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A NEST OF SINGING BIRDS, Tranchell, The Cambridge Review, 30th May 1953

Where will it end? Not content with digging up mere music of the past, the Musicologist is turned Archaeologist and must dig up actual instruments of the past—and then even play them. We are all awaiting the next sensational discovery. The Neanderthal Concerto to be played on an authentic Descant-Cromagnon. We have every reason to ask, “where will it end?” Now that a few dreary bits of stone (discovered deep in some paleolithic cave, each stone happening to give off, when struck, a note different from its fellows)—now that this assortment of stones has been dignified with the title of Lithophone, what is holding us back from acclaiming as a new musical instrument (or an old one) anything and everything in the whole of creation that can emit a noise? We shall soon have to add the name of Dame Nature to that of Dame Ethel Smyth in the list of honourable lady composers. A thousand and one fortuitous sounds there are, any of which if ranged in some order so as to approximate to a scale (even a pentatonic scale!) can be called a nice long name (derived from the Greek, of course), and used for a lecture-recital on the Third Programme.

We have had a row of wineglasses with differing content of water—that is simple. But why stop there? A row of dustbins would be quite as exciting—and if played by a skilled performer, would undoubtedly attract a capacity audience of cats and cockroaches. Each dustbin would have to be filled to a different level to obtain the required pitch, and here a problem of “medium” is immediately encountered. What goes in the bins? A similar case was the Morgianaphone, described in the Arabian Nights, constructed of resonating pots, tuned by the addition of appropriate quantities of robber and boiling oil. The sound emitted during tuning, however, was said to have surpassed (and even precluded) subsequent performance. Still, with the less sensitive wineglasses the same result is obtained whether you use water, wine or camomile tea. But with dustbins, what is inside them is of vital importance.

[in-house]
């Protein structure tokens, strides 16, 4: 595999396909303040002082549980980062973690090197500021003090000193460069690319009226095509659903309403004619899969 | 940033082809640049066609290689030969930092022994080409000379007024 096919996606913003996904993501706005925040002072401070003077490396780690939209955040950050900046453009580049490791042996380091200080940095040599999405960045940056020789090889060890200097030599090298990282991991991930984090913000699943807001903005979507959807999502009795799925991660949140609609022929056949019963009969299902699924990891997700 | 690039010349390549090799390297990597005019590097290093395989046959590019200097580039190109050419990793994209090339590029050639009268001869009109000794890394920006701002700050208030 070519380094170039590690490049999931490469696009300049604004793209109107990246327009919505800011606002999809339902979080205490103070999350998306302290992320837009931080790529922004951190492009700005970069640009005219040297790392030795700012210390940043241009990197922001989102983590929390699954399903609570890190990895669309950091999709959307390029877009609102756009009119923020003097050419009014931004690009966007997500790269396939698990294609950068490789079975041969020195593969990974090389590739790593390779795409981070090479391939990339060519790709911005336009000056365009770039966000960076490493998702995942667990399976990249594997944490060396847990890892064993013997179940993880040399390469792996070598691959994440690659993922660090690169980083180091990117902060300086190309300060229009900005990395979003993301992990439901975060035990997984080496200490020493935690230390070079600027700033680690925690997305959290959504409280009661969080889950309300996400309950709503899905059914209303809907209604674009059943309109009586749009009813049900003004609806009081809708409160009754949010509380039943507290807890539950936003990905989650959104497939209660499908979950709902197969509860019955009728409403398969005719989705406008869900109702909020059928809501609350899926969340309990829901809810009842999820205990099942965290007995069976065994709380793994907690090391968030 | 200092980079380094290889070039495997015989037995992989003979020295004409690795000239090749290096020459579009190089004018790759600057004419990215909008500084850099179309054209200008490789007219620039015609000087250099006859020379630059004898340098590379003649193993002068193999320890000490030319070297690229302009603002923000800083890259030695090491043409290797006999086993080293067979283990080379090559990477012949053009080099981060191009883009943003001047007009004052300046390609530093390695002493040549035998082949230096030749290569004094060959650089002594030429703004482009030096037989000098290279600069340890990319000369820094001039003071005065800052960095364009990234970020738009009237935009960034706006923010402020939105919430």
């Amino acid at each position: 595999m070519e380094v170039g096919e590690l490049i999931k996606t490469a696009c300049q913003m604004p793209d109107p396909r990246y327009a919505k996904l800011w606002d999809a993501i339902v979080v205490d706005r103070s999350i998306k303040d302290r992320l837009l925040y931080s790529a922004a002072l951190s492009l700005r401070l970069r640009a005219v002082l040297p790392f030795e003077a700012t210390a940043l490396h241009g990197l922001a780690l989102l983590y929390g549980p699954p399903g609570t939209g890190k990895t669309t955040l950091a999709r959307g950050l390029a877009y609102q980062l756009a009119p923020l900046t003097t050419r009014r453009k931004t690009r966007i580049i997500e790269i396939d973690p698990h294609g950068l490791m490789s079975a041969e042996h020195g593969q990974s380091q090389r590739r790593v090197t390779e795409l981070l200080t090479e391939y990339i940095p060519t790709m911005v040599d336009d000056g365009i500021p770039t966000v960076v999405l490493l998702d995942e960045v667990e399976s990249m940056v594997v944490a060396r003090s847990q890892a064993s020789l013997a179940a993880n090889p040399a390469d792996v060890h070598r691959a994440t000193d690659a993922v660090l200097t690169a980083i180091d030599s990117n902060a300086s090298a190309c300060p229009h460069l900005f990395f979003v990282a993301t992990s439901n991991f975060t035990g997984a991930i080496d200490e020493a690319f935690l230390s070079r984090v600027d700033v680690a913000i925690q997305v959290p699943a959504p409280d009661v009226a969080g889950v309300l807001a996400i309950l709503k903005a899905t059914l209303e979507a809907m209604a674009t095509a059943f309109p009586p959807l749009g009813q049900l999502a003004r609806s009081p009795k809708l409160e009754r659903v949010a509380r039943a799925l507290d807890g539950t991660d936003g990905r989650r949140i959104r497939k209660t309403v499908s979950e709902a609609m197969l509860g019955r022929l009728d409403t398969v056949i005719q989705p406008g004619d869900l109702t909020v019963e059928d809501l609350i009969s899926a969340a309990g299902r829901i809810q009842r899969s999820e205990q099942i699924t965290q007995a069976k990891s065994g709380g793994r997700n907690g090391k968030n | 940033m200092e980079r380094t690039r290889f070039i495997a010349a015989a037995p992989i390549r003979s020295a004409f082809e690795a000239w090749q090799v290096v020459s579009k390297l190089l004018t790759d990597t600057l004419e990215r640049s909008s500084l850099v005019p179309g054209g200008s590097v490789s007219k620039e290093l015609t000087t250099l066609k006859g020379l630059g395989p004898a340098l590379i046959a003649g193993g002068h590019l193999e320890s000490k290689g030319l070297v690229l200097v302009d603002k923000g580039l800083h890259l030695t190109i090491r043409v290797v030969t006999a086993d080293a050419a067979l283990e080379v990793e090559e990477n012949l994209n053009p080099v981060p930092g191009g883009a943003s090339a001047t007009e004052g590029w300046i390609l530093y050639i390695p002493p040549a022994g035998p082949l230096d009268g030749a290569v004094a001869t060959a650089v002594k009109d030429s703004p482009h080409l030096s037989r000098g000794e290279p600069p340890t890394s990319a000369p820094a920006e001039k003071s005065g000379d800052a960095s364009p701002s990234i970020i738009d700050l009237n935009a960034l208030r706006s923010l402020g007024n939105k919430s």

In America, in a very short time, I foresee an epoch when the contents of the resonating object will be of such prime significance that people will not be satisfied till every conceivable substance has been tried. We shall have the cynephone (or korythophone)—a line of resonating hats, tuned perhaps with a filling of rice pudding. Maybe we shall hear the sweet strains of the torynephone, made of varying tablespoonsful of jellied eel. Even Demosthenes recommended a mouthful of pebbles. Yes, Sir! Media will be simply fascinating, not to say nutritious. I look forward to a May Week concert programme that has the following note : “The instruments played in the first half of the concert will be served as the buffet during the interval.”

But in the meantime there are many natural resources nearer home which could be successfully tapped. A row of old men snoring in a clubroom—if only the old men are filled up to different levels—might be made to emit a delicious ostinato decorated with most intriguing cross-rhythms.

A more intimate instrument would be a set of seashells of varying size. The sound of the sea inside would be heard at different pitches. A quick player might hear “Full fathom five,” or some such tune, all through quite satisfactorily, by using alternate ears. Two-part music, say a Morley Canzonet, would of necessity require a very skilful manipulation of the shells or of one’s ears, and the listener would have to put up with the somewhat disjointed effect of the music inevitably arising from the technique of the instrument. The name of the instrument would be the Ostracophone, and composers might write Conchertos for it.